“The Center for Rural Engagement is going to work on projects side by side with us. We as a community need to be prepared to roll up our sleeves and really get to work,” said Judy Johnson, executive director of the Washington County Community Foundation. “This is an opportunity to transform some our assets from ‘best kept secrets’ to venues that will attract and excite not only local residents, but residents from around the region and state.”  

With the center’s launch in 2018, Washington County established strategic effort with a focus on quality of place, including an ongoing rural arts series involving the Jacobs School of Music, IU Cinema, the Department of English, and other Arts and Humanities Council campus partners.

“We are deeply grateful to Washington County for partnering with Indiana University in this way and for the opportunity that Washington County is giving to IU students to expand their knowledge in connection with our communities, with residents serving as wise community experts and guides,” said Kerry Thomson, executive director of the IU Center for Rural Engagement.

Approximately 50 miles southeast of the Indiana University Bloomington campus, Washington County is home to 28,415 residents, vast natural resources including a portion of the state’s longest hiking trail--the Knobstone Trail--and many historic sites. The county’s economy is rooted in agriculture and the metal and lumber industry. Washington County will be the fourth county to partner with the center on the SHC initiative, following the collaborations of Lawrence, Orange, and Greene counties.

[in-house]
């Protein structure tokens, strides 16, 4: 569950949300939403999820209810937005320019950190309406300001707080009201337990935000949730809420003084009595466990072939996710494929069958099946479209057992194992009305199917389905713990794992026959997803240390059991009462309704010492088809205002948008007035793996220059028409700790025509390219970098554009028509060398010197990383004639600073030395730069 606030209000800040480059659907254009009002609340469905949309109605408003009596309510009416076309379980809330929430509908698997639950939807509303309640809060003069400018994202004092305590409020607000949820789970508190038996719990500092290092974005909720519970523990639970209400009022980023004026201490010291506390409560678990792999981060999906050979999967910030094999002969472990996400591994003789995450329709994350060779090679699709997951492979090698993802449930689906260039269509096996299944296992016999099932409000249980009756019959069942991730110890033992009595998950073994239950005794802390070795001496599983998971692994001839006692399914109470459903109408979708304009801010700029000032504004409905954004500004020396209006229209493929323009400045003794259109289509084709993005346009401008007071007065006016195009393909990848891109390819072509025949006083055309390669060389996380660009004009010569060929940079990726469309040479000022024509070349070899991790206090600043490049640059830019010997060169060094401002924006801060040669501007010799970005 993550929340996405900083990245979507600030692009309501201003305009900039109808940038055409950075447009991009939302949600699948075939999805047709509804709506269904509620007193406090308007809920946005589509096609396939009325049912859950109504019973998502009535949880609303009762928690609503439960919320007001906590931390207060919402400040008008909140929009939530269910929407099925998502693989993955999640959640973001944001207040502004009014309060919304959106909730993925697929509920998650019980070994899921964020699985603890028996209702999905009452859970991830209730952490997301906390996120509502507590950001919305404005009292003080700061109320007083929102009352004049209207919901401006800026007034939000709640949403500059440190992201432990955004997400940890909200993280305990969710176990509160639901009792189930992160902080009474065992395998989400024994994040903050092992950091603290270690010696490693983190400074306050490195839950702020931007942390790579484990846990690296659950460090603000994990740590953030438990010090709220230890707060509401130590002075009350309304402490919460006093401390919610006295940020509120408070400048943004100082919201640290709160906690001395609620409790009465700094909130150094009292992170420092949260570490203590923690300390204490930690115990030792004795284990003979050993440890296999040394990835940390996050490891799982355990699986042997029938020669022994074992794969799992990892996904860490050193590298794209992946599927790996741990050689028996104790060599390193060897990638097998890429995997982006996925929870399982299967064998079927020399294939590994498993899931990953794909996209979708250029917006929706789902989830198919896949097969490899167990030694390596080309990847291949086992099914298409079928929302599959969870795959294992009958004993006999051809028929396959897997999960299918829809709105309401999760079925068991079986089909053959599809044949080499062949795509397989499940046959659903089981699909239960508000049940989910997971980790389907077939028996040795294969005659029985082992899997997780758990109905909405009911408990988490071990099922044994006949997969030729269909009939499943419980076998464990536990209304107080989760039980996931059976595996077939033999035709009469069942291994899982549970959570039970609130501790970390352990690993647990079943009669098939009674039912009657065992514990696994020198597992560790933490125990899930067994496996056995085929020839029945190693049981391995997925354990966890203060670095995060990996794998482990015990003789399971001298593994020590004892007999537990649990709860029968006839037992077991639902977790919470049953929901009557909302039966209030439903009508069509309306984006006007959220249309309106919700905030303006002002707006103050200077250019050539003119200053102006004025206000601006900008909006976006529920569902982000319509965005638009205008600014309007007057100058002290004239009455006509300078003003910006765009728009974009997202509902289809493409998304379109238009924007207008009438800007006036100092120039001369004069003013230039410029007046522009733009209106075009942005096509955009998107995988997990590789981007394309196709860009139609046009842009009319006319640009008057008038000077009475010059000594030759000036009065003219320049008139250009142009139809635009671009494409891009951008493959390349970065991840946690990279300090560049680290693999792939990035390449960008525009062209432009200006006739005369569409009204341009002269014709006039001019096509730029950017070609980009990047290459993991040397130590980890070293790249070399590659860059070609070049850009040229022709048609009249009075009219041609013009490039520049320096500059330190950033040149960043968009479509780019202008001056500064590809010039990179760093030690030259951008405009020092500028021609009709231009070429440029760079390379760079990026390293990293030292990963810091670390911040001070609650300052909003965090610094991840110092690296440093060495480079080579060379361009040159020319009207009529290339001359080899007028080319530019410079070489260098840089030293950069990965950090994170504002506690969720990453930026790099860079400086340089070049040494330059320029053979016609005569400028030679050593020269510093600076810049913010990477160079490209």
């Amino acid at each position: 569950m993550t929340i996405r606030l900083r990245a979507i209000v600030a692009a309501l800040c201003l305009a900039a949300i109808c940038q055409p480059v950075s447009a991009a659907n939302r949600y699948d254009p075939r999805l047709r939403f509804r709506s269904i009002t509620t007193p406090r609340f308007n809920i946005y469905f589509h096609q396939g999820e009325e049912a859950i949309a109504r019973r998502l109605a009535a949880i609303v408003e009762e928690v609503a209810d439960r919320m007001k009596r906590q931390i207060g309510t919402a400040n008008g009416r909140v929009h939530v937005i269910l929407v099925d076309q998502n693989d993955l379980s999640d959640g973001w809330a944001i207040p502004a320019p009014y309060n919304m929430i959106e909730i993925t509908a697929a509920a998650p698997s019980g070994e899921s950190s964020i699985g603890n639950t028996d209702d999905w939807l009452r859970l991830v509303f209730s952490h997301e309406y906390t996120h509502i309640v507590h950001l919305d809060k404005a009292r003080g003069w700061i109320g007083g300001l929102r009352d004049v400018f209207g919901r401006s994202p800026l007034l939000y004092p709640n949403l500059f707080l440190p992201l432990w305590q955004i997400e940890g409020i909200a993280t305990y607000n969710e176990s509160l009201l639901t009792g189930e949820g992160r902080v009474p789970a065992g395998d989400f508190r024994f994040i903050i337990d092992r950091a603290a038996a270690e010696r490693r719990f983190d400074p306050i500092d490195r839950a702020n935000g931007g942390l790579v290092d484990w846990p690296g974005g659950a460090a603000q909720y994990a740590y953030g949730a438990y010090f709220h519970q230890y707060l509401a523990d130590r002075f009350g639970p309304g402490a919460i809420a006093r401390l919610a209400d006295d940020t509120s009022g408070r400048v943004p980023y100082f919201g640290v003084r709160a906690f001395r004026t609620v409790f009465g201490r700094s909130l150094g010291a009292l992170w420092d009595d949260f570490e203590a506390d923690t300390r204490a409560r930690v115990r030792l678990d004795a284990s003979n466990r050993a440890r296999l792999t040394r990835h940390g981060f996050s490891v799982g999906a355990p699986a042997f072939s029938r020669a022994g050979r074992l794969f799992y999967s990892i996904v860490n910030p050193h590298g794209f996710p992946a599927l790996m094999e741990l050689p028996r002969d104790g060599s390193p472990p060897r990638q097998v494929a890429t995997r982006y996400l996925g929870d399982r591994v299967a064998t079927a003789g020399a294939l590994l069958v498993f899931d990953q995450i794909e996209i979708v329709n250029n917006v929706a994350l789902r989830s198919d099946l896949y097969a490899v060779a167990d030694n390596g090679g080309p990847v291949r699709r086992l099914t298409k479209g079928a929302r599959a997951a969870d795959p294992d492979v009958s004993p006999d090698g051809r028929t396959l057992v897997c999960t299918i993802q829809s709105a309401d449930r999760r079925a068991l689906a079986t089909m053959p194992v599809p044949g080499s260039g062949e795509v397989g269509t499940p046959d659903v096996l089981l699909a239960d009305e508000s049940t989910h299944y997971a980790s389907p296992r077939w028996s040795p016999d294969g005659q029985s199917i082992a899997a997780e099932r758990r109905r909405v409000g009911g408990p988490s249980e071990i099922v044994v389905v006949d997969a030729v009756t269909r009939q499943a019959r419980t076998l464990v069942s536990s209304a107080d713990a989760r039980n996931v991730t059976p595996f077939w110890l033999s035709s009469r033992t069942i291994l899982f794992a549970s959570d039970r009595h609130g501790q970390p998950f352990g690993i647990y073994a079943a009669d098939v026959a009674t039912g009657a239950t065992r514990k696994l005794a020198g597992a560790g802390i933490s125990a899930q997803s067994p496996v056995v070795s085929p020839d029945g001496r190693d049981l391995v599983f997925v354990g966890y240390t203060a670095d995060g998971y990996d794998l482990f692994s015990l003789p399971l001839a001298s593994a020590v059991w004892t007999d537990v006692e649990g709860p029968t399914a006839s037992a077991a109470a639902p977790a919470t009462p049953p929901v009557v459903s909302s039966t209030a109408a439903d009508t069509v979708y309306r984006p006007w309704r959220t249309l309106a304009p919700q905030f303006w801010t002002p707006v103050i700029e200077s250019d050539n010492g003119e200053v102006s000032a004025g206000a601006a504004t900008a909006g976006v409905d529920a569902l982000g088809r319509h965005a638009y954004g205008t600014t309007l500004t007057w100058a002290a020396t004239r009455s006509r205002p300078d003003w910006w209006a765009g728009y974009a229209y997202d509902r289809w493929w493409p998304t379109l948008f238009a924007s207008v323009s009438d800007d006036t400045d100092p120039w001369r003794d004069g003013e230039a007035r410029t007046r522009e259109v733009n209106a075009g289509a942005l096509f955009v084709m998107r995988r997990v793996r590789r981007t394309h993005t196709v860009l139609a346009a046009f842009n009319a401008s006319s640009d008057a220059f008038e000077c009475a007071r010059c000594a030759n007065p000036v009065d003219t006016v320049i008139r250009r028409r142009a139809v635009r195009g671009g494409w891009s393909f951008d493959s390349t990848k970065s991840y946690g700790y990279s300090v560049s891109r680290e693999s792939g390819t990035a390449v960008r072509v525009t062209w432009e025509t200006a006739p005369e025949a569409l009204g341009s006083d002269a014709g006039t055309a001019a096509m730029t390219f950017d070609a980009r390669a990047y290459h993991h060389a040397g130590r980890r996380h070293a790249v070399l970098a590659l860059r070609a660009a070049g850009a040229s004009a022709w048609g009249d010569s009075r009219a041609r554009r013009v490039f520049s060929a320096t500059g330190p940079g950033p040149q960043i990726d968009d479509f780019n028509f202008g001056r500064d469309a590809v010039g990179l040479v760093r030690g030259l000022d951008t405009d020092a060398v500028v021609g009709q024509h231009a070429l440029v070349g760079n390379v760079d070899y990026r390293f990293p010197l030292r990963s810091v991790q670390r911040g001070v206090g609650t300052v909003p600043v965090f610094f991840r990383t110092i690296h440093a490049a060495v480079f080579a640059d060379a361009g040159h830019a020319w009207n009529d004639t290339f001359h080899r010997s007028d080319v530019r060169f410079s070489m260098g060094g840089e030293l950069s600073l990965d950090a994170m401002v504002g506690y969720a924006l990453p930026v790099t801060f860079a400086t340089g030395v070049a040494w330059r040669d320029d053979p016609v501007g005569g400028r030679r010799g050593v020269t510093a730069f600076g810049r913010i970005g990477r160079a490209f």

For more information about the center’s Sustaining Hoosier Communities program and past projects, visit shc.indiana.edu. Residents who are interested in working on the Washington County initiative can contact the Washington County Community Foundation at 812-883-7334 or director@wccf.biz.

Description of the video:


Sustaining Hoosier Communities Washington County Launch

Friday, September 4, 2020, 10-11 a.m.


Kerry Thomson, Executive Director, IU Center for Rural Engagement

Jane Rogan, Director, Sustaining Hoosier Communities, IU Center for Rural Engagement